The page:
Hot Tips & Topics

We are dedicated to providing you with a comprehensive collection of relevant and up-to-date K-12 education news and editorials. For teachers, by teachers.

Summer Break: Training in the Off-Season

Annie Condron


Training in the Off-SeasonFor those teachers who aren’t teaching summer school, late June through early August are the best weeks of the year. No homework to track down from students, no lesson plans or evenings spent grading, no school bells punctuating the day. 

Busy days at school transform into busy days at home, either taking care of your family or working a summer job or daily trips to the pool. Pretty soon, you’ll wonder how you ever got anything done while you spent all day at school.

While students tend to forget everything they’ve learned over the summer, teachers can also let their skills sit idle for the three months of summer break. Here are a few tips to help you stay sharp as an educator over summer break.

Take a Breather

Related Articles
If parents are curious about how they can help with struggling students, there exists some very helpful advice and teaching strategies that they can take into consideration at home and in conjunction with school faculty.
If parents are curious about how they can help with struggling students, there...
Here are eighteen digital resources that will keep children happy and...
Thanksgiving activities for kids
Fed up with building pilgrim hats out of paper bags?   Try one of these...
If students are trying and failing, then there is hope, using teaching strategies with them, to take advantage of their intrinsic motivation for measurable improvement.
If students are trying and failing, then there is hope, using teaching...
Here are five free classroom games that will put the holiday spirit into your teaching.
Here are five free classroom games that will put the holiday spirit into your...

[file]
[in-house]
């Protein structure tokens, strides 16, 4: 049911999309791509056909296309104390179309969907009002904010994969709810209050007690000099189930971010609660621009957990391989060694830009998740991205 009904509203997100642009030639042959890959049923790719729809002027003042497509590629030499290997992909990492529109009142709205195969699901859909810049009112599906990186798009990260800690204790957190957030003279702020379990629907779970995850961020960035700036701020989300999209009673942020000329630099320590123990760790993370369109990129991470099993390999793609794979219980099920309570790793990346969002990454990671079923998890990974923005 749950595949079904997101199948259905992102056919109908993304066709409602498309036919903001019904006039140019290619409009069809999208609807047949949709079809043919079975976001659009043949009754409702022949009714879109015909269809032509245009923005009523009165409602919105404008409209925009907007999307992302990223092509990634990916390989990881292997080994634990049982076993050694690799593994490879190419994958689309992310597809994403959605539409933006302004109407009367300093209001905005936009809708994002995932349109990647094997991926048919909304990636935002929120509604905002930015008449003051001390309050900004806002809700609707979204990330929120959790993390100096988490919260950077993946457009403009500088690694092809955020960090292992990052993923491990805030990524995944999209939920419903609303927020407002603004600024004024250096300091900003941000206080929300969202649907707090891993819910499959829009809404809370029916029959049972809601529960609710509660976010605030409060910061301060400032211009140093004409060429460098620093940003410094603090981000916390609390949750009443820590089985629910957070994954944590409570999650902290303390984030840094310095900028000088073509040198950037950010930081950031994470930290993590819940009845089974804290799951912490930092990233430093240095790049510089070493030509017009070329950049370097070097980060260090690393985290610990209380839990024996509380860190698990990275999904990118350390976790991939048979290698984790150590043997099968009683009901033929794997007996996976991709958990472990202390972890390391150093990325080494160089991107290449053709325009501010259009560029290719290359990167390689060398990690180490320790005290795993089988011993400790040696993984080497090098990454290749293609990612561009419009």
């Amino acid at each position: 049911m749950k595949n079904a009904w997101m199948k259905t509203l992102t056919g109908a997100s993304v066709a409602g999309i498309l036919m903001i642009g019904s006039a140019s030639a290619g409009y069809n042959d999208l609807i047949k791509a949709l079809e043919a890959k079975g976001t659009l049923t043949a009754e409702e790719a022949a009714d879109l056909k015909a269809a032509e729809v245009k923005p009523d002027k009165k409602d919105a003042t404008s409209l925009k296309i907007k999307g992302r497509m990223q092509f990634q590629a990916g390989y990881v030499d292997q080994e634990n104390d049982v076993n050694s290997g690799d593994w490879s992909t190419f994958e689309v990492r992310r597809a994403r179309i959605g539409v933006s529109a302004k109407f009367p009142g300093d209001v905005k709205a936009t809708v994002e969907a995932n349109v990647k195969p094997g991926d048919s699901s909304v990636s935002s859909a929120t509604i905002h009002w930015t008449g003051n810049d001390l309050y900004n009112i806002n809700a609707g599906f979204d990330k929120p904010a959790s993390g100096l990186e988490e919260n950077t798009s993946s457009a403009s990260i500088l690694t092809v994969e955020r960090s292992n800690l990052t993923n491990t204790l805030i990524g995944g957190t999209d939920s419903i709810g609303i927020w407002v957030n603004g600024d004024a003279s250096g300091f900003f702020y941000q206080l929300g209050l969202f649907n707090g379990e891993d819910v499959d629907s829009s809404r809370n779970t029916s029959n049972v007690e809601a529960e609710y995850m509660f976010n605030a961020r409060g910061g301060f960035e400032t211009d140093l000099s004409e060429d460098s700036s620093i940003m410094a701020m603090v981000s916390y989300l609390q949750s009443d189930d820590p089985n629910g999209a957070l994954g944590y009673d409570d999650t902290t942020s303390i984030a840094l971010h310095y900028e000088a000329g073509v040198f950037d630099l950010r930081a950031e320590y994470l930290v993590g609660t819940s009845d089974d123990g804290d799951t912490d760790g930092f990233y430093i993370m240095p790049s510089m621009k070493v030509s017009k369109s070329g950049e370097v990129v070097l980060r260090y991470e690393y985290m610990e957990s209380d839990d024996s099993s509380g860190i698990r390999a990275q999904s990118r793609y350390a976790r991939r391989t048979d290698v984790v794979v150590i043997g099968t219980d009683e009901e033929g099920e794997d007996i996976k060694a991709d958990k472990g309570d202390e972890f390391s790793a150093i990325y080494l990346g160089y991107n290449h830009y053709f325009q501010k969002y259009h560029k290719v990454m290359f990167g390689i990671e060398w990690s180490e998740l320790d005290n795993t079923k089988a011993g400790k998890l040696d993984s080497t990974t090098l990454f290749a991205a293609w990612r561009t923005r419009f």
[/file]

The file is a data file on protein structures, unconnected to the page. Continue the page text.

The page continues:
Don’t even look at your school books for two weeks. It’s been a long year and you’ve earned this break. No guilt. No looking back. 

Stretch Yourself

Take this opportunity to do something you never have time for during the year. It can be far too easy to fall into a routine during the summer and let time pass you by. Have you always wanted to travel, get published in an education publication, write a short story or novel, learn a second language, see every free concert offered in your city, train for a marathon or triathlon, or become the Guinness World Record Holder for most pencils balanced behind your ears? Well, now is the time. Use this time away from school to check items off your “to do” list for life. 


Setting a Training Schedule

Like training for a marathon, you should look ahead and set summer goals for yourself. Once you’ve set those goals, write down benchmarks you’d like to reach every week or two. Writing down small goals will keep you from procrastinating and finding your August self wondering what ever happened to your big summer plans. 


You can work up an intellectual sweat, even during the summer. As a rule, trade off on one fun book for every semi-educational book you read. This will keep your mind sharp throughout the summer and allow you to explore themes and ideas for the next school year. For every gossip and sports magazine, make yourself read a teacher magazine or newsletter. For every trip to Perez or facebook, stop by to stay in touch with the latest news from the K-12 world.

Find a Spotter

Stay in touch with a few colleagues and teacher friends while you’re on break. Not only can you take hang out while all non-teachers are at work, but getting together every few weeks will help keep those relationships fresh and make you look forward to spending your days together again. You can also share your summer goals and keep each other on track.

Warming Up

As the school year creeps closer, force yourself to go back into the classroom and get some planning done. Maybe just a few short visits to work back up to the first day of school, or spending a few hours here and there at the library getting your units and plans together. Breaking through that physical barrier may make the back-to-school transition that much less traumatizing.

  How do you stay in fit teaching form over the summer break? Share in the comments section!